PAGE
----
Published: November, 2023. TV spend from multiple sources for a recent 3 months period.
In this edition of mass tort spends, we bring you an exclusive glimpse into the hottest trending torts and ad spends in the month of October.
This piece delves deep into the hottest trends in mass tort cases, providing valuable insights.
Expenditures for Camp Lejeune saw a rise this month, which could be linked to the resolution of initial claims.
There hasn’t been much recent news regarding Camp Lejeune since the introduction of the expedited payment program nearly two months ago.
The legal teams representing Camp Lejeune plaintiffs and the government are actively working to prepare numerous lawsuits for potential settlement. They are in the process of designing a questionnaire to gather information from affected individuals and establish a method for compensation calculation. Additionally, they are planning to create a secure database to store this data.
While some of these claims may reach settlements in the near future, it’s important to recognize that not all of them should or can be resolved in this manner. This is why we must persist in our efforts to secure trial dates as swiftly as possible.
After several settlements and verdicts against Bayer in October, Roundup saw a decline in spends.
Especially after the remarkable $332 Million Roundup-Cancer Verdict. This constitutes the company’s third loss in weedkiller cases in October. Bayer has allocated a substantial $16 billion for addressing Roundup litigation. A recent verdict awarded $175 million to a cancer patient, exposing Monsanto’s failure to issue proper warnings about Roundup’s carcinogens. Ideally, Bayer should have resolved all pending cases by 2020 and withdrawn Roundup has decided to reduce future litigation risks. However, their continued sales post-settlement may result in legal challenges.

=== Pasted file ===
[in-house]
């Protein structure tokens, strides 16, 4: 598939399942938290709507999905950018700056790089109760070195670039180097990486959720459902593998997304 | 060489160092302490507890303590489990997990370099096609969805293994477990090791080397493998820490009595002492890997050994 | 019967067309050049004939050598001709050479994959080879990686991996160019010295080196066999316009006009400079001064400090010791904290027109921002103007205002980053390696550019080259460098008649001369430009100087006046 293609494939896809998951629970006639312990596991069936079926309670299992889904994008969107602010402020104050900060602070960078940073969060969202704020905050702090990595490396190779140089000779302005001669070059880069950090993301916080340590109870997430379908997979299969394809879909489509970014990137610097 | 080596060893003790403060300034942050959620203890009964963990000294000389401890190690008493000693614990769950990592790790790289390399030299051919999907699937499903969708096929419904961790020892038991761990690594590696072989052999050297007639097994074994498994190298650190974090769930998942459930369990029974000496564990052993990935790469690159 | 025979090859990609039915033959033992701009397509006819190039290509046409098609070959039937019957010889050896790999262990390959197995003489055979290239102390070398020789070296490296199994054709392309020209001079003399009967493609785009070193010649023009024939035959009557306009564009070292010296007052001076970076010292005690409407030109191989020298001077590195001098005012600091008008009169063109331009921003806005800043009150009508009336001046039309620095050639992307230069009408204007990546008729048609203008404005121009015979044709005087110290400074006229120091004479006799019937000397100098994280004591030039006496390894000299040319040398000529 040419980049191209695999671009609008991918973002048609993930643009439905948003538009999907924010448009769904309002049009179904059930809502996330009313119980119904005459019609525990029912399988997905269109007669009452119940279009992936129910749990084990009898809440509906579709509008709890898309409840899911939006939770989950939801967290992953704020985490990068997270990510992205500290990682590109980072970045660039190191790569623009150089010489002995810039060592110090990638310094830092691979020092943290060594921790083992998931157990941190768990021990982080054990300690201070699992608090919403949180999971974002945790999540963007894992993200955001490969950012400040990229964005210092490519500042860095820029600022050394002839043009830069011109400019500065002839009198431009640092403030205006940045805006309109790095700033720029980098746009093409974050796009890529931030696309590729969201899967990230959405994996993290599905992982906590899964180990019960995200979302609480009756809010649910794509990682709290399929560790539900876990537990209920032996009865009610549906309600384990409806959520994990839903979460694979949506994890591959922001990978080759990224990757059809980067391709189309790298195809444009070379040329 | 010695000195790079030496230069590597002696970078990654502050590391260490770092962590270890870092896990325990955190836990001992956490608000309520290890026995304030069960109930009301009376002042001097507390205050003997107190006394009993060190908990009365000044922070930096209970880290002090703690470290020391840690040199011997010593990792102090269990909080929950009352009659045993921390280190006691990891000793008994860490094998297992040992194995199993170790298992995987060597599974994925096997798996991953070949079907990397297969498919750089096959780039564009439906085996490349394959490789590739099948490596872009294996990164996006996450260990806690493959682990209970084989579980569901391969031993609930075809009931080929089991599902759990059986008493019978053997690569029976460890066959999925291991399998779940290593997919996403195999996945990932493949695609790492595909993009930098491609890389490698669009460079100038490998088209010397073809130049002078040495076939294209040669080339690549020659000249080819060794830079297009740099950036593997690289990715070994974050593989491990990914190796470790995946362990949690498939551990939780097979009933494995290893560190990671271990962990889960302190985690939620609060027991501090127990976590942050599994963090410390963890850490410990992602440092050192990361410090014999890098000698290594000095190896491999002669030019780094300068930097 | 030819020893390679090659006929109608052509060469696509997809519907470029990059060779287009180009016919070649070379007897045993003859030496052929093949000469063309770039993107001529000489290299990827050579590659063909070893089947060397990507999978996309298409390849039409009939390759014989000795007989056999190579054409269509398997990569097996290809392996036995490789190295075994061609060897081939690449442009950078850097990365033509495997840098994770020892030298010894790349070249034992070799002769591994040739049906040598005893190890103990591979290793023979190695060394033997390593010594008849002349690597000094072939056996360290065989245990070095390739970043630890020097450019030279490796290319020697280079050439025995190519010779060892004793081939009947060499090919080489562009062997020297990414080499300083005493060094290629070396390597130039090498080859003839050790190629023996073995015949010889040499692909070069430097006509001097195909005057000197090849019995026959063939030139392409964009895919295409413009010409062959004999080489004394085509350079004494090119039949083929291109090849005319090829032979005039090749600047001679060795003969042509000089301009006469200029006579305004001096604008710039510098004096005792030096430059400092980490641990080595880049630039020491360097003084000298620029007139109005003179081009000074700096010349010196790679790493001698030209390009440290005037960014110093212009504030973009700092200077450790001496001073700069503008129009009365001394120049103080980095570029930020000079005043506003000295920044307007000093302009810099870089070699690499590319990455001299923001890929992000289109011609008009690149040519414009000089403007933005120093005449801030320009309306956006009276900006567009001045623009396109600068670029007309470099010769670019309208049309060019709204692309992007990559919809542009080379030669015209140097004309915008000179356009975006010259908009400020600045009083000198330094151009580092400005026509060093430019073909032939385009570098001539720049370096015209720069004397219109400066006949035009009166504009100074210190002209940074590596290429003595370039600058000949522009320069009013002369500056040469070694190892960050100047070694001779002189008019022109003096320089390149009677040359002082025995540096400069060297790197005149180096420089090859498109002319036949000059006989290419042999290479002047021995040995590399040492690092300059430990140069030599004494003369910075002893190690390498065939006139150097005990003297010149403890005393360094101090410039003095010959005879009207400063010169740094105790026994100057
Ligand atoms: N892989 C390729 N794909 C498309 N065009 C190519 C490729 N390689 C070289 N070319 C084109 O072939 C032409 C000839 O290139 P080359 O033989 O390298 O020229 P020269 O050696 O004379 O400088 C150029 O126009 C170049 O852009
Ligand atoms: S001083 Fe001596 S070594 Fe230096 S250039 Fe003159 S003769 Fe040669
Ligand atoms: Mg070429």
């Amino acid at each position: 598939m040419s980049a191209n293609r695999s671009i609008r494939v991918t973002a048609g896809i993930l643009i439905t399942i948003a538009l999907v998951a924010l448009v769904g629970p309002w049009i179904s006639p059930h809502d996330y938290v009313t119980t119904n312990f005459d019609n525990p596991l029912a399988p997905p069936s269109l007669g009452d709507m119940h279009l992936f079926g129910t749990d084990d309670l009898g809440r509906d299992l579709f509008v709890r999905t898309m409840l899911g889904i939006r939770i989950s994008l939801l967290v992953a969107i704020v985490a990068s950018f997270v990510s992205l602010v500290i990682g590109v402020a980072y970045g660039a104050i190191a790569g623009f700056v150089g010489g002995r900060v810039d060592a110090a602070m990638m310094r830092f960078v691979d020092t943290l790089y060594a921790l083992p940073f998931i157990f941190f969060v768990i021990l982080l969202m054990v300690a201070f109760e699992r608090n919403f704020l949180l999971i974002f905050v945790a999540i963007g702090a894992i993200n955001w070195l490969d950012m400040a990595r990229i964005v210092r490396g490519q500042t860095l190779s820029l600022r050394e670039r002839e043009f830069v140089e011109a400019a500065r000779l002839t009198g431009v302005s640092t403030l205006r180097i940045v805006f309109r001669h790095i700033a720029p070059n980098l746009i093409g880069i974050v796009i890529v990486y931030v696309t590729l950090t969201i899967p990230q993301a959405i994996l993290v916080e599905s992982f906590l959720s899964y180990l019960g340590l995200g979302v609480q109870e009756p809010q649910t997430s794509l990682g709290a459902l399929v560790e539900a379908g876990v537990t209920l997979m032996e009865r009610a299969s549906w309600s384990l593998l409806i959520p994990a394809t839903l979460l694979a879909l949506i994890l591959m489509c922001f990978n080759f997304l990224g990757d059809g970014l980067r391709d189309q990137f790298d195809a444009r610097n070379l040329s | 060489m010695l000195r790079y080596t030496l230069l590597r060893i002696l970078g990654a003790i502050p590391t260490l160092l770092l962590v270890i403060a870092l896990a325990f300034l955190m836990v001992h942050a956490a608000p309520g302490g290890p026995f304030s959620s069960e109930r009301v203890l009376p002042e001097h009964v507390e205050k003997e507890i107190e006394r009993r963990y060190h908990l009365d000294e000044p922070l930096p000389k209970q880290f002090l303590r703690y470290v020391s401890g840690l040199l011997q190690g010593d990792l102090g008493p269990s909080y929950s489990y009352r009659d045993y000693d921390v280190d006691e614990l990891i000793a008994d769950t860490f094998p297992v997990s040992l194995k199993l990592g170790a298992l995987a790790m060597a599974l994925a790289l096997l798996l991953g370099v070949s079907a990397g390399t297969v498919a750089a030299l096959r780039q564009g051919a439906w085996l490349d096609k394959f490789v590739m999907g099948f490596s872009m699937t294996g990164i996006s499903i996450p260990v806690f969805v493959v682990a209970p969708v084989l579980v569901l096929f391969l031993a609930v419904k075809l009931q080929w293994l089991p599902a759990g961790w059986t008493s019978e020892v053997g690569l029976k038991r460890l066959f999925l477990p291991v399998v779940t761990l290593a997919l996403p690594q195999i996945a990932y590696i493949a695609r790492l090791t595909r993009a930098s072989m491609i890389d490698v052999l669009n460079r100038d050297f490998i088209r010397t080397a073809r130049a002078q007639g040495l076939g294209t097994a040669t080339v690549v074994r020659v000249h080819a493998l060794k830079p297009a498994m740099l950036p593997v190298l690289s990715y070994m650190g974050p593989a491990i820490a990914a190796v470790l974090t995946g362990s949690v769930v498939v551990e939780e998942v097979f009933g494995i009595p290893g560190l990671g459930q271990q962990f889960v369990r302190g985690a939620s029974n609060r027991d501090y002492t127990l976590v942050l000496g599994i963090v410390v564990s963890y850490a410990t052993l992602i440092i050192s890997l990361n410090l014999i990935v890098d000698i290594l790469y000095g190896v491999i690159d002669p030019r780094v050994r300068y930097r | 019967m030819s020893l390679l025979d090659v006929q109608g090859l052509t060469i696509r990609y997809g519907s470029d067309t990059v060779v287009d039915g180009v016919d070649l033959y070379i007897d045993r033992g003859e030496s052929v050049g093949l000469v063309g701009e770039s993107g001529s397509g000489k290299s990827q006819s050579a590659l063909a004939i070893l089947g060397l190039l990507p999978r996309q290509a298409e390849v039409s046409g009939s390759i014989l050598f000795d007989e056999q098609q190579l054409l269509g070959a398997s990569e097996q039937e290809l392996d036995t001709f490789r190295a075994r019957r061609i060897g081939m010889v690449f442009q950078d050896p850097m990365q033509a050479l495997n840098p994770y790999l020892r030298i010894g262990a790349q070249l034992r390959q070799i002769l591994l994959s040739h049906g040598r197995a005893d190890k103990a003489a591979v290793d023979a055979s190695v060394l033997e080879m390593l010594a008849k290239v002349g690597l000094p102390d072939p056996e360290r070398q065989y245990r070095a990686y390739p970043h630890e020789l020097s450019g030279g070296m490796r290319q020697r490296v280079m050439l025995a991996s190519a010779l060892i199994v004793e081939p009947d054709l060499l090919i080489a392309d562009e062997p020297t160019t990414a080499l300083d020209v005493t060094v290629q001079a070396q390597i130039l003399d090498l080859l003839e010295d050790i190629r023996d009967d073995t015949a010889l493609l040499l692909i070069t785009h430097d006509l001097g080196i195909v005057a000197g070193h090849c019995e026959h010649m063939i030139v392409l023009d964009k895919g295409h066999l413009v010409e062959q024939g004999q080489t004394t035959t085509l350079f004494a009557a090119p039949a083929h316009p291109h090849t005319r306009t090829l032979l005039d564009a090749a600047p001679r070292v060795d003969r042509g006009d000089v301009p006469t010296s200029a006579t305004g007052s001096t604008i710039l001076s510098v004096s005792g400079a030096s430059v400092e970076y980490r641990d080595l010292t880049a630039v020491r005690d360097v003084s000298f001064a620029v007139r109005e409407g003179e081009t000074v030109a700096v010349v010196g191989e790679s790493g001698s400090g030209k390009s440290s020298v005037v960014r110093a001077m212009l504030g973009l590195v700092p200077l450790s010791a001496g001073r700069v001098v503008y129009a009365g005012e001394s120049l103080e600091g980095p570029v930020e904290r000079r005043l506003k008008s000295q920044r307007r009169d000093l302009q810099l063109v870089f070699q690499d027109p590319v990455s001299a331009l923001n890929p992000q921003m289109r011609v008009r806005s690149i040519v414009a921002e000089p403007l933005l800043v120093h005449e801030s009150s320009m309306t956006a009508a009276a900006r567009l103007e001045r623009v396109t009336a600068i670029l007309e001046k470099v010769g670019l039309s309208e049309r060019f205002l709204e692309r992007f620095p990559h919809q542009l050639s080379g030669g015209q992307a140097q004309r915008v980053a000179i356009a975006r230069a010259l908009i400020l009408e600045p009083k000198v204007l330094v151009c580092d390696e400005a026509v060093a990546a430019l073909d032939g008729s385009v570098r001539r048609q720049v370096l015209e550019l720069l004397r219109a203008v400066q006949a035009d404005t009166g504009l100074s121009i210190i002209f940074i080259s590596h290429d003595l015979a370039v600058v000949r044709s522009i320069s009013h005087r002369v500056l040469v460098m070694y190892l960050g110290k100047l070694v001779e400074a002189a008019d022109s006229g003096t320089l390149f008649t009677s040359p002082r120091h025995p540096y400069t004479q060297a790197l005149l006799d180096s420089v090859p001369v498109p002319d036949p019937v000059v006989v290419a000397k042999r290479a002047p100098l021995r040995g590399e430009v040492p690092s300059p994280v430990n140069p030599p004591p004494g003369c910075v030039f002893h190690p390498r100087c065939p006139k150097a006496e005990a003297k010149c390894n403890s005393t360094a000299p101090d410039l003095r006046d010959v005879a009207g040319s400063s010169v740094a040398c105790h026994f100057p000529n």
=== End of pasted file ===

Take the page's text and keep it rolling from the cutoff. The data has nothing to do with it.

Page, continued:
Currently, more than 40,000 Roundup-related lawsuits remain pending, with an estimated additional $7 billion needed to settle these cases.
Fire Fighting Foam
This tort experienced a spike in spends this month. There are over 6,000 cases currently pending in the MDL.
A recent study has connected thyroid cancer to a particular PFAS variation, PFOS, providing further evidence of the hazards associated with these substances. This may well signify the initial phase of an extended legal dispute.
Talc saw a major dip in spends this month. In the two months following the dismissal of the second bankruptcy, over 10,000 new cases have been filed within the MDL.
Johnson & Johnson is facing a lawsuit from Los Angeles County, which asserts that the company’s talc-infused products have contributed to a public health emergency marked by elevated cancer and mesothelioma cases.
The county contends that Johnson & Johnson has possessed knowledge of talc’s risks for a substantial period but has persistently misled consumers regarding product safety. The lawsuit seeks damages and highlights the company’s focused marketing efforts aimed at minority communities. It is worth noting that despite J&J’s announcement to cease these products, they were still accessible for purchase as recently as September 2023.
Paraquat expenditures have surged compared to last month, reinforcing its erratic nature. The postponement of bellwether trials, initially slated for October, until the completion of Daubert hearings has cast uncertainty on this tort’s outlook.
Stay tuned for the most recent updates next month!
Hair Straightener/ Hair Relaxer
Hair Relaxers witnessed a marginal spike in spends in October. The FDA proposed a ban on hair relaxers with formaldehyde:
Hair Relaxer has almost 6,000 pending cases in the MDL.
Formaldehyde is associated with respiratory issues and an elevated risk of certain cancers. This move aims to highlight the potential risks posed by these products, especially to Black women who are frequent users.
The rule would target hair-smoothing and hair-straightening products, often referred to as relaxers.
A recent study from the National Institutes of Health discovered a correlation between frequent use of hair-straightening chemicals and a higher likelihood of developing uterine cancer, particularly for women who used such products more than four times in the previous year.